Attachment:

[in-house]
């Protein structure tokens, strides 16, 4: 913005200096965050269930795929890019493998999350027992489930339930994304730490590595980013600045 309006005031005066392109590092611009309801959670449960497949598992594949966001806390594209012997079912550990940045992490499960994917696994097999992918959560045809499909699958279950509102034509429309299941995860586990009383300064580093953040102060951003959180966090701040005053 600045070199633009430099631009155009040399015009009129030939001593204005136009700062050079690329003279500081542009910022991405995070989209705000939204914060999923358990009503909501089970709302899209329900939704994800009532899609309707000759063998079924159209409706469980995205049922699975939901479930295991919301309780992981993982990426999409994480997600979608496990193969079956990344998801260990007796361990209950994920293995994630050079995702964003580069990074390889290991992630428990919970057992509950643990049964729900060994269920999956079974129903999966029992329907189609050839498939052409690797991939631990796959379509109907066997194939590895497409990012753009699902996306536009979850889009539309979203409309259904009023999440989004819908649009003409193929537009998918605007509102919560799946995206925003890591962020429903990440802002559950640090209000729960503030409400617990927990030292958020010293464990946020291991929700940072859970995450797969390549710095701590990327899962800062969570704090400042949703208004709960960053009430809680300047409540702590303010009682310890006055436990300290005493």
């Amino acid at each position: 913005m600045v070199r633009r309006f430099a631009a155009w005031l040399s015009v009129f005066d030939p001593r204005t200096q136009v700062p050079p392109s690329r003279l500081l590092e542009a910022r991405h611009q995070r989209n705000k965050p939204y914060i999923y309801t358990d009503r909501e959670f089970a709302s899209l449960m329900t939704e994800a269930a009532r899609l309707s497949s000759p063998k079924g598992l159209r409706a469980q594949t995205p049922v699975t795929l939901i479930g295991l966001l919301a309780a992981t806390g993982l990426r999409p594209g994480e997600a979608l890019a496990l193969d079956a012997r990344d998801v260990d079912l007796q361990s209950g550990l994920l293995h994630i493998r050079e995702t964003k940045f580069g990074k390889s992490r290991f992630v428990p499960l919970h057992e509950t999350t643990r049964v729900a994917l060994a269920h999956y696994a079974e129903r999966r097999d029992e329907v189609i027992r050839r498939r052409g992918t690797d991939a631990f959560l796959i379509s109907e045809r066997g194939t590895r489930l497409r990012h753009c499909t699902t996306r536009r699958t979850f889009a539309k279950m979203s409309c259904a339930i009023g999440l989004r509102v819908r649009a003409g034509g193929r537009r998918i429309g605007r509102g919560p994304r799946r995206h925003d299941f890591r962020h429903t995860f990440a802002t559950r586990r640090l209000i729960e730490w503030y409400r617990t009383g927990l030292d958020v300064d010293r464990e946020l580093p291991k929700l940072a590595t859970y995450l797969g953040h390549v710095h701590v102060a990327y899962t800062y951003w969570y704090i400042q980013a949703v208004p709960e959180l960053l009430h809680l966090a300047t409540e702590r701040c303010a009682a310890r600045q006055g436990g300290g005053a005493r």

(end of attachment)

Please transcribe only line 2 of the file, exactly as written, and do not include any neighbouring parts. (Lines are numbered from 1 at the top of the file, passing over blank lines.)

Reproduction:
């Protein structure tokens, strides 16, 4: 913005200096965050269930795929890019493998999350027992489930339930994304730490590595980013600045 309006005031005066392109590092611009309801959670449960497949598992594949966001806390594209012997079912550990940045992490499960994917696994097999992918959560045809499909699958279950509102034509429309299941995860586990009383300064580093953040102060951003959180966090701040005053 600045070199633009430099631009155009040399015009009129030939001593204005136009700062050079690329003279500081542009910022991405995070989209705000939204914060999923358990009503909501089970709302899209329900939704994800009532899609309707000759063998079924159209409706469980995205049922699975939901479930295991919301309780992981993982990426999409994480997600979608496990193969079956990344998801260990007796361990209950994920293995994630050079995702964003580069990074390889290991992630428990919970057992509950643990049964729900060994269920999956079974129903999966029992329907189609050839498939052409690797991939631990796959379509109907066997194939590895497409990012753009699902996306536009979850889009539309979203409309259904009023999440989004819908649009003409193929537009998918605007509102919560799946995206925003890591962020429903990440802002559950640090209000729960503030409400617990927990030292958020010293464990946020291991929700940072859970995450797969390549710095701590990327899962800062969570704090400042949703208004709960960053009430809680300047409540702590303010009682310890006055436990300290005493």